Frank Bures is an award-winning travel writer and essayist. His stories have taken him from the lost earthworks of West Africa to the world’s largest film industry of Nollywood, Over the course of his career, he has written about everything from Klingon karaoke to magical genital theft to having his appendix removed in East Africa.
As Eat, Pray, Love author Elizabeth Gilbert said, “Frank Bures has some of the widest (and wildest) curiosities of any writer out there. This is a man who truly wants to know the world, in all its strange and beautiful variations. He is fearless in his reporting, generous in his spirit, and brilliant in his prose. I would follow him anywhere.”
Bures has lived in Italy, Tanzania, New Zealand, Thailand and other places. He is the author of The Geography of Madness: Penis Thieves, Voodoo Death and the Search for the Meaning of the World’s Strangest Syndromes. His work has been included in the Best American Travel Writing, selected as “Notable” in the Best American Essays and Best American Sports Writing, and has appeared in Harper’s, Aeon, Lapham’s Quarterly, Scientific American, the Washington Post Magazine and other places.
From the 2017 Chicago Humanities Festival:
Traveling from Minneapolis, Minn., Bures is available to speak on the following topics:
Magic, meaning and missing penises: How do you know if you have a cultural syndrome?
The science of “the other”: Why we hate, why we love, and how we tell the story of “us”
The fall of the creative class: Why geography and culture matter
Walden and the the modern world: How to keep your creativity alive
Against the machine: Why your body is not a car, your brain is not a computer, and your mind is real
Other topics available on request. To schedule an engagement, contact him at frankbures at yahoo dot com.
Praise for The Geography of Madness:
“It would be easy just to gawk at the strangeness of these syndromes, or to dismiss them as unscientific or psychosomatic. Bures doesn’t do that. He carefully considers the relationships between culture, health, the mind, and the body, which can lead people to experience seemingly impossible things.”—The Atlantic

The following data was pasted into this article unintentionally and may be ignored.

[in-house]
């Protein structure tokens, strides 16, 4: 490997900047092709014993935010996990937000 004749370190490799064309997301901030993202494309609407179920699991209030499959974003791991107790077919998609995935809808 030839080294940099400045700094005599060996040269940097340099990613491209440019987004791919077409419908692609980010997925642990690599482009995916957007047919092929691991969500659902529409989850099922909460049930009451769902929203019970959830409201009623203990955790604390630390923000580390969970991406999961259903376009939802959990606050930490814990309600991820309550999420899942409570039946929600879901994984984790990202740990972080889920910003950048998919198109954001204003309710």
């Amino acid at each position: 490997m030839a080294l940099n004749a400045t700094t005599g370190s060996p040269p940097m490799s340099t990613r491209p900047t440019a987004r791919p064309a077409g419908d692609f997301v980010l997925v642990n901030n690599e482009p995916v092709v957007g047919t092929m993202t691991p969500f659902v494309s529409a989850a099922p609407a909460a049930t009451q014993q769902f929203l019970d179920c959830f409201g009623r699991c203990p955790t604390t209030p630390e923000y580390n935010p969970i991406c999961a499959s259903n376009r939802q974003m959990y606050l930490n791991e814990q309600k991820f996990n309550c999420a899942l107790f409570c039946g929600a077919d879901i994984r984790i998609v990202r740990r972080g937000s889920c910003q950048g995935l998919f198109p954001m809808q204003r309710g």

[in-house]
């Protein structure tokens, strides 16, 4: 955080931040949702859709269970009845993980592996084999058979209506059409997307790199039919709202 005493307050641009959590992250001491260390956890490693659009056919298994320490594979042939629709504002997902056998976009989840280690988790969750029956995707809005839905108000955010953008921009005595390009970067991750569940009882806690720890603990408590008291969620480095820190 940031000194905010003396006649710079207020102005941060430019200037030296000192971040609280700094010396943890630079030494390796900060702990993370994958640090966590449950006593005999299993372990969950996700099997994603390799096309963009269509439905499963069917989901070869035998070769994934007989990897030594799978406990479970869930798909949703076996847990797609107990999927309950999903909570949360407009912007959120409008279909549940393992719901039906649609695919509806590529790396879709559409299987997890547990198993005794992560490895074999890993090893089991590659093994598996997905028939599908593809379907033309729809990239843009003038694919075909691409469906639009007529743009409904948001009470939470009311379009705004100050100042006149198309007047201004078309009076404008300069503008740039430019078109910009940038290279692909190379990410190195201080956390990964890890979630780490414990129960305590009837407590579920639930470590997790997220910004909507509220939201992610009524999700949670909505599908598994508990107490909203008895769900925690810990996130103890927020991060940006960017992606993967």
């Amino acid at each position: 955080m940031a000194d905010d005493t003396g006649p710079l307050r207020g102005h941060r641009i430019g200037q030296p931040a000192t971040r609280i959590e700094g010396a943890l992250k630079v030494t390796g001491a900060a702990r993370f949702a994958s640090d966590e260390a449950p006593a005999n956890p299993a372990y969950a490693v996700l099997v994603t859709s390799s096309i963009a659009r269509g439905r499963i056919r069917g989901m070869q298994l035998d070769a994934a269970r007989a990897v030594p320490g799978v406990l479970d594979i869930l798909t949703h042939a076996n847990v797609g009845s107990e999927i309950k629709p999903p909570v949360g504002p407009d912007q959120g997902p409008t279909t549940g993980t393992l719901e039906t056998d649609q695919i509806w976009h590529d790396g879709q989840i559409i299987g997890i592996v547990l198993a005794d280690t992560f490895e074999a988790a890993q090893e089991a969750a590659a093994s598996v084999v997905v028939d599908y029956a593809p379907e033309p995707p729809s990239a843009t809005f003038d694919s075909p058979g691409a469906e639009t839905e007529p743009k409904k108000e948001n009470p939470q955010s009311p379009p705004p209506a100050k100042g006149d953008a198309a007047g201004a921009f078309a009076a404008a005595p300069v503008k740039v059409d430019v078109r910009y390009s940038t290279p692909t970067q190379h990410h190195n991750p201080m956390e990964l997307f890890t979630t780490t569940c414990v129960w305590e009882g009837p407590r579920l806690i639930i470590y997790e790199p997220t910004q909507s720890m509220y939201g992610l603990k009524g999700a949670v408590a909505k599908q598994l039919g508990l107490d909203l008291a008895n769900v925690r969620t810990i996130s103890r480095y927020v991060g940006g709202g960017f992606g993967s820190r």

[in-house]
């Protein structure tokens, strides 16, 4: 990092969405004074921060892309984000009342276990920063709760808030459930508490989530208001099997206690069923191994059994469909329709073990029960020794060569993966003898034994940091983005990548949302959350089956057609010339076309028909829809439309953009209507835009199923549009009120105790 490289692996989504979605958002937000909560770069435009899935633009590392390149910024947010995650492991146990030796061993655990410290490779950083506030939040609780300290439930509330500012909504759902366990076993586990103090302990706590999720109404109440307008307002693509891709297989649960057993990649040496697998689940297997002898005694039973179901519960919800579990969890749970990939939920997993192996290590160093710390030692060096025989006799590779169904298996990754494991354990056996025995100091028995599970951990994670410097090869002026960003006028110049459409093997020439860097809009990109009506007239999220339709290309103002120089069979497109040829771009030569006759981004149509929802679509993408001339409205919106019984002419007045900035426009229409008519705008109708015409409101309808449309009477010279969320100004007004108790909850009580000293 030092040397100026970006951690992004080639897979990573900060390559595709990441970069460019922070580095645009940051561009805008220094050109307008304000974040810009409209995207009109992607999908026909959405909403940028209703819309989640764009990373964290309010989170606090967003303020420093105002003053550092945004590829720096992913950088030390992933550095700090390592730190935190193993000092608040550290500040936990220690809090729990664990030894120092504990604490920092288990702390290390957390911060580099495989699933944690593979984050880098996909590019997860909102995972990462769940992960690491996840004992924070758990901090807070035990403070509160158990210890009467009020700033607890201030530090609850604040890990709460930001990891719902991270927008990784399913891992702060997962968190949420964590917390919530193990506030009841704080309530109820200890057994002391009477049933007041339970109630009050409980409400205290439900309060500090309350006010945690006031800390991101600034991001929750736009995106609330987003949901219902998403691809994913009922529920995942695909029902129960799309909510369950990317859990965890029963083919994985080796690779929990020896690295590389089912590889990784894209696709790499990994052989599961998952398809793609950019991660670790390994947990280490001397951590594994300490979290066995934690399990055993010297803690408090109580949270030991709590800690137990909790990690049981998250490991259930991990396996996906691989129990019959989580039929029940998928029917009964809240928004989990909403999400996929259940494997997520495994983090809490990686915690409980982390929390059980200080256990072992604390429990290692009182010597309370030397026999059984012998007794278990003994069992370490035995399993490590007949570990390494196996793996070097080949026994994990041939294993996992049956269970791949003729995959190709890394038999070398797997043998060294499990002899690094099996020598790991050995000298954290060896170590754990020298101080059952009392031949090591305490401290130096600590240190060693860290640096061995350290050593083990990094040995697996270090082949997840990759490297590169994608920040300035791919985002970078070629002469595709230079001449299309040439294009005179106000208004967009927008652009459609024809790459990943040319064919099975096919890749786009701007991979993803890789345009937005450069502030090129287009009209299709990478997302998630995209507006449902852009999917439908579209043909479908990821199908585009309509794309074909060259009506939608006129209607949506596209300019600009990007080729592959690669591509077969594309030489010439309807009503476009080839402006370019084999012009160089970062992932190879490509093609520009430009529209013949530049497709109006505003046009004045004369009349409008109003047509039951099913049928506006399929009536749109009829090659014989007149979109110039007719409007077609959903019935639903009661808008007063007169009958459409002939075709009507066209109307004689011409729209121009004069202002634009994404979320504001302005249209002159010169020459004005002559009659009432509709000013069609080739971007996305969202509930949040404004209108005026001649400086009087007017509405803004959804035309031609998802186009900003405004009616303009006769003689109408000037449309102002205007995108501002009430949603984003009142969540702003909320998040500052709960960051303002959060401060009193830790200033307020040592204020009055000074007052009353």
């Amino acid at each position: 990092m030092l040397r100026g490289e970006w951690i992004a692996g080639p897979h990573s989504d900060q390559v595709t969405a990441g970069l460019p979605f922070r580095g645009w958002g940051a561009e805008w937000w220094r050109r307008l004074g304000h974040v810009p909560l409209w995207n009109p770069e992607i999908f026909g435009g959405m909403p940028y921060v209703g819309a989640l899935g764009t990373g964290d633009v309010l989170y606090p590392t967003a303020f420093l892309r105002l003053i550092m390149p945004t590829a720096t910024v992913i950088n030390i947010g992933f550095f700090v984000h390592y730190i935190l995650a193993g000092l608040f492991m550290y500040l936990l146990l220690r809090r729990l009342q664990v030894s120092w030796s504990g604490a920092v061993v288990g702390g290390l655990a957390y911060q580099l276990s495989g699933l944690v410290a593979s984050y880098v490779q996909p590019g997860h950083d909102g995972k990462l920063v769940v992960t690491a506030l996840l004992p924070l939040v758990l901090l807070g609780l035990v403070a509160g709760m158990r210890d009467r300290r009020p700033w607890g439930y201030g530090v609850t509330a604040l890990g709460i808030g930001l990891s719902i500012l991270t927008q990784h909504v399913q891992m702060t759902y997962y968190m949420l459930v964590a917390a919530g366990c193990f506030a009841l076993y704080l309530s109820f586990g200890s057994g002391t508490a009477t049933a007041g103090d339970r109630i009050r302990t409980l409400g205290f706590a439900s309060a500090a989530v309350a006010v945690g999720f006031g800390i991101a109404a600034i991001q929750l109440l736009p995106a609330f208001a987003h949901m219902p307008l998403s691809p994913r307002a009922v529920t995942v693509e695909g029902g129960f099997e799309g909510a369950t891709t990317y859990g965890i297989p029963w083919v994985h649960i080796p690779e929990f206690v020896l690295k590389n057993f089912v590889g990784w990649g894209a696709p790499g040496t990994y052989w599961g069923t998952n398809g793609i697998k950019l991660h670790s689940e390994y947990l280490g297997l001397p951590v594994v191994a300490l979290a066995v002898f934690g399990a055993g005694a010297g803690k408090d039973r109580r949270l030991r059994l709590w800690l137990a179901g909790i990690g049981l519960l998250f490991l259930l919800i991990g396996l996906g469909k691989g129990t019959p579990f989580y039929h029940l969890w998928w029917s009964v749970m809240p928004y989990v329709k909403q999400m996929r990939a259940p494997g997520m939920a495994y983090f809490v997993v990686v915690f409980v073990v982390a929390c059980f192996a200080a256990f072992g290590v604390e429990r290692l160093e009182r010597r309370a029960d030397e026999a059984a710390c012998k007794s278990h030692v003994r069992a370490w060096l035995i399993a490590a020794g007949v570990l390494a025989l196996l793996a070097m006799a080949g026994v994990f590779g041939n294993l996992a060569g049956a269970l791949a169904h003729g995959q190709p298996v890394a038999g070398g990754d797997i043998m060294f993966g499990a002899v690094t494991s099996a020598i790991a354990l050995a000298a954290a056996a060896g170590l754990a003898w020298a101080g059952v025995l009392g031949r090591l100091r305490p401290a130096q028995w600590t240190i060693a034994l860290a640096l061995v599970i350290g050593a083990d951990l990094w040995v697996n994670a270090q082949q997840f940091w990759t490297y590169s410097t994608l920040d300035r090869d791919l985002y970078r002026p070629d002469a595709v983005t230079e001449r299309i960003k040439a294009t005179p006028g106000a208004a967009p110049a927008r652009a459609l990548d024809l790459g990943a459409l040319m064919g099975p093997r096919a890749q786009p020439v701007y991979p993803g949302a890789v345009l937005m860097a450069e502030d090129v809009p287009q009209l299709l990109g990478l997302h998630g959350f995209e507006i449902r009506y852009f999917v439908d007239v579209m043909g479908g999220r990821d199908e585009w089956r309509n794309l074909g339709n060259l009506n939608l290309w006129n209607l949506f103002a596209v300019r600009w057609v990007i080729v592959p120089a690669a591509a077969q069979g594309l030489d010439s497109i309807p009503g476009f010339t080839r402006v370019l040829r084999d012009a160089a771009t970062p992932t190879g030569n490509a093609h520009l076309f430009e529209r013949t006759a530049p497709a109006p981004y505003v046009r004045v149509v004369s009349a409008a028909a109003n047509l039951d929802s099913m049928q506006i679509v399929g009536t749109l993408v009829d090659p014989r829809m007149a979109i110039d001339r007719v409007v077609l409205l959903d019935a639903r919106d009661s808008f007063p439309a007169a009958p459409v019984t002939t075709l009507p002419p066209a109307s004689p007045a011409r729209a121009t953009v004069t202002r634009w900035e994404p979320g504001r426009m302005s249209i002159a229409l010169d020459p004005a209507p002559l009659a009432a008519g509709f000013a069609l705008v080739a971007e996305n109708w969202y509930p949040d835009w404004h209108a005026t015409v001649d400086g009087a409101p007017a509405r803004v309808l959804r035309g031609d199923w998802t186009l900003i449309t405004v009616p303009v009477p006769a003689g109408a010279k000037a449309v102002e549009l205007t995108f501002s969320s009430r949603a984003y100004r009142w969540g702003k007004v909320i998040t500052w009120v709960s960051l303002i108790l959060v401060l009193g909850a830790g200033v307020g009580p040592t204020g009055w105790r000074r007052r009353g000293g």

“What Bures has achieved here is a complex, nuanced and original meditation on our species and how we manage to coexist on a planet where we are all the same, yet each so different.”—The Australian
“The premise for The Geography of Madness is so irresistible you are left wondering why you never thought of it yourself. It is a travel book with a quest.”—New Scientist
“In The Geography Of Madness, journalist Frank Bures shows that what such “culture-bound syndromes” demonstrate is the astonishing power of culture and belief – on all of us.”—The Guardian
“Bures asks what forces are at the root of people’s suffering. How is mental and physical health intertwined? Along the way, readers get an entertaining history of the study of culture…bombshells from his own family history…give the story heart.”—Maclean’s
“Bures, a Minneapolis-based travel writer, turns in a reportorial tour de force in this examination of culture, belief and madness.”—Minneapolis Star Tribune
“Wonderfully weird.”—Toronto Globe and Mail
“An insightful journey deep into the science of culture and belief…Bures deftly navigates the geographically defined contours of the mind.”—Longitude
“With The Geography of Madness, Frank Bures has created a literary, thoughtful study that explores the connections between culture and psychology, storytelling and health. It’s also, to my knowledge, the most pleasant and least painful way to learn about penis theft.”
—Peter Hessler, author of Oracle of Bones: A Journey Through Time in China
“Penis theft. Vampires. Black magic. These are not exactly prime ingredients for a hilarious, empathetic travel book, but Frank Bures has pulled off something incredible in The Geography of Madness. In demonstrating how culture-bound concepts of ‘madness’ and ‘sickness’ really are, he reminds us what we human beings have in common, which is to say, we’re all beautifully, fascinatingly nuts.”
—Tom Bissell, author of Extra Lives: Why Video Games Matter
“Frank Bures has a brave, hungry mind and a heavily inked passport that have taken him to the far reaches of the world and human behavior. You’ll be glad to join him on his quest in The Geography of Madness, a book that reads like a magical treasure map. The chapters take us through the quirky, the wondrous, the horrifying, but ultimately leave us with a better understanding of ourselves. Bures writes as some combination of investigative journalist, cultural anthropologist, daredevil, and empath.”
—Benjamin Percy, author of Red Moon
“In a world coming unstitched, Frank Bures travels the globe gathering threads, weaving the odd and the otherworldly into something whole. I would follow Bures to the far corners of the earth for his stories—finally, in The Geography of Madness, I can.” —Michael Perry, author of Population: 485—Meeting Your Neighbors One Siren at a Time
“By turns harrowing and hilarious, Bures’s global journey explores the deep complexities of how culture influences the way we see the world.” —Rolf Potts, author of Vagabonding: An Uncommon Guide to the Art of Long-Term World Travel
“Frank Bures has written a potent, unique narrative about how culture and our own thinking can do very strange things to us. This enjoyable and informative book takes us to places some truly bizarre places — both in the world and in our minds.” —David Farley, author of An Irreverent Curiosity
“With the drive of an investigative reporter, a researcher’s patience, and a poet’s gift for words, Frank Bures teases out the logic and sanity behind madness. In going into the histories and psychologies of some of the world’s strangest maladies, he shows us that it takes a village to make a penis disappear.”
—Mukoma Wa Ngugi, author of Nairobi Heat